Every relationship has challenges. Holiday time can make things worse. Authentic apologies can help relieve stress. It takes real courage to apologize authentically, especially if there are legal implications. But the benefits are amazing when apologies come from the heart!

Photo by Suzy Hazelwood from Pexels

Sometimes apologies do not work. Sometimes they do. Here are some suggestions you can try on at this holiday time to ease the tension in your relationships at home or at work and achieve a relational breakthrough. It could be the greatest gift you ever give or get.


  • Do some inner work and find out what you have done or not done that requires an apology. This will require your best emotional intelligence and inner-awareness. It might also involve journaling or prayer. Where did I make a mistake? Where did I omit something important? Do I truly feel remorse? This is challenging because a part of you will surely be saying “Yes, but they also did X or Y.” Ignore that voice. You can only take responsibility for your actions or omissions when it comes to an apology.
  • If you go into shame at this point (shame = “I am a mistake” as opposed to remorse or healthy guilt = “I made a mistake”) then you might need some extra support to continue.
  • If it is a letter you may want a close friend to review it. This should be someone who is not emotionally involved in the situation. If it will be a conversation you will want to practice with someone, perhaps a professional like me.
  • If it is going to be a conversation ask the person involved if you can talk with them about a mistake you have made with them. If they say “yes” then continue. If they say “no” do not push. If they will not let you contact them, which can be one of the most challenging situations, you can write them a letter, but be prepared to do some extra inner work to be effective in being authentic (and do not expect a response or change on their end).

Take Action

  • Admit your role in the situation and state it succinctly. The sooner you can get to the point, the better, as they are probably feeling nervous and perhaps not even fully listening since their flight-fight-freeze response may be activated (thanks to the lovely amygdala in our brain). Also if you speak too much it might recreate the very mistake you have been making: taking up too much airspace!
  • Watch for a possible shallow apology and wanting to suggest that they can get over it quickly and move on. You issue the apology, they decide whether to accept it, wait or refuse it. This is why you need to come from your heart, as much as you can. It can help to go deeper into why you did what you did, making sure to take full responsibility. “I said it because I was angry about the situation, but that was a poor way to use my anger.”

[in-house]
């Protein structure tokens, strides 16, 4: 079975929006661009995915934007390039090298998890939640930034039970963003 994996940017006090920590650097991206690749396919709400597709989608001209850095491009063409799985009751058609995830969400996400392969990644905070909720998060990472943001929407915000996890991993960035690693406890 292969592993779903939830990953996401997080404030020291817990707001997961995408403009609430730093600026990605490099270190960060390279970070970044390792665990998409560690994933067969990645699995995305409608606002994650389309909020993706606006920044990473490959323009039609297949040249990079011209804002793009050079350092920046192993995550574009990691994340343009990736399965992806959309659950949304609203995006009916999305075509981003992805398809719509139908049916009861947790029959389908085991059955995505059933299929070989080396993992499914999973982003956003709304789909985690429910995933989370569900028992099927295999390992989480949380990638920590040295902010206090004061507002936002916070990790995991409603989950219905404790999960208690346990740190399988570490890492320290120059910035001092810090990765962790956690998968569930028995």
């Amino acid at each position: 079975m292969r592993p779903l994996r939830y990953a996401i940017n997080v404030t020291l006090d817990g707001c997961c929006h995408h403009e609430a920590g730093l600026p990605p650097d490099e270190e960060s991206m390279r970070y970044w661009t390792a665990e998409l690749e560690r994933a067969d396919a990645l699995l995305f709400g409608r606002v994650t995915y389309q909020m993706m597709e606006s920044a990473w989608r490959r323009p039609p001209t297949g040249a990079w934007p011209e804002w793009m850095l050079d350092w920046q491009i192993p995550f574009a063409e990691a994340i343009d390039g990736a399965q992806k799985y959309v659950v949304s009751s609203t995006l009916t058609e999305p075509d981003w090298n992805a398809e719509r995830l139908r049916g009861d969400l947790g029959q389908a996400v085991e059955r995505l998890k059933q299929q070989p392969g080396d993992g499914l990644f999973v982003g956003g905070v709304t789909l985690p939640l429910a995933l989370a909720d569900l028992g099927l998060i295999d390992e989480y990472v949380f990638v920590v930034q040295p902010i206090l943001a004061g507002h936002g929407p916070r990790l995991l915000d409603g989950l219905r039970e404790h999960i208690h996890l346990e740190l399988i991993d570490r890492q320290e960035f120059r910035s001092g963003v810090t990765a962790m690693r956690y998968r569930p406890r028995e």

• Also watch for the tendency to apologize for their feelings not your actions. “I am sorry that you were so angry at me for crashing my car into your house.” OR “Sorry for the indignation you felt for my not bringing the turkey for Thanksgiving last year.” These are not authentic apologies and will likely aggravate the situation.
  • After you told your story of your role in the situation, it is now important to voice your understanding of how they might feel. “If someone did that to me I would feel angry and disrespected.” OR “I may have this wrong, because I do not know what was going on with you, but I am aware that my saying that may have caused you to feel X, Y or Z” OR “My behavior was unacceptable and I am working to change it.”


  • It is now time to truly listen to their response. Possibly you missed the target of how they are feeling. Genuine listening is a challenge for all of us especially when we know we screwed up. Yet it is possible.
  • The main point is to empathize with them and make eye contact. They might respond with immediate acceptance and love. They might still be angry and worried you will do it again.

The Future

  • The next step is voicing what you are committed to in the future. “I am committed to making sure I have the turkey next year and will get support to make sure I remember it and this time it will be an organic one.” (this is going above and beyond, and might help create needed restoration)
  • Finally, if their response is unclear you may want to ask them if they are able to accept your apology or if they need some time. When you do this you need to ask with as much humility as you can muster. Give them the space and opportunity to say “no”. Asking the other person to accept your apology will bring you even more satisfaction, especially if they accept it. This helps you complete the matter. If they don’t accept your apology, it is time to listen again (if they are willing to continue) or give them time and space to process your regret.
  • Change your behavior. For this part you might need to call me or another coach.
  • Extra credit: do something positive and symbolic for them—a gift, a special invitation, etc. For an example, see the note below, from the 5 year old who broke a Christmas bulb.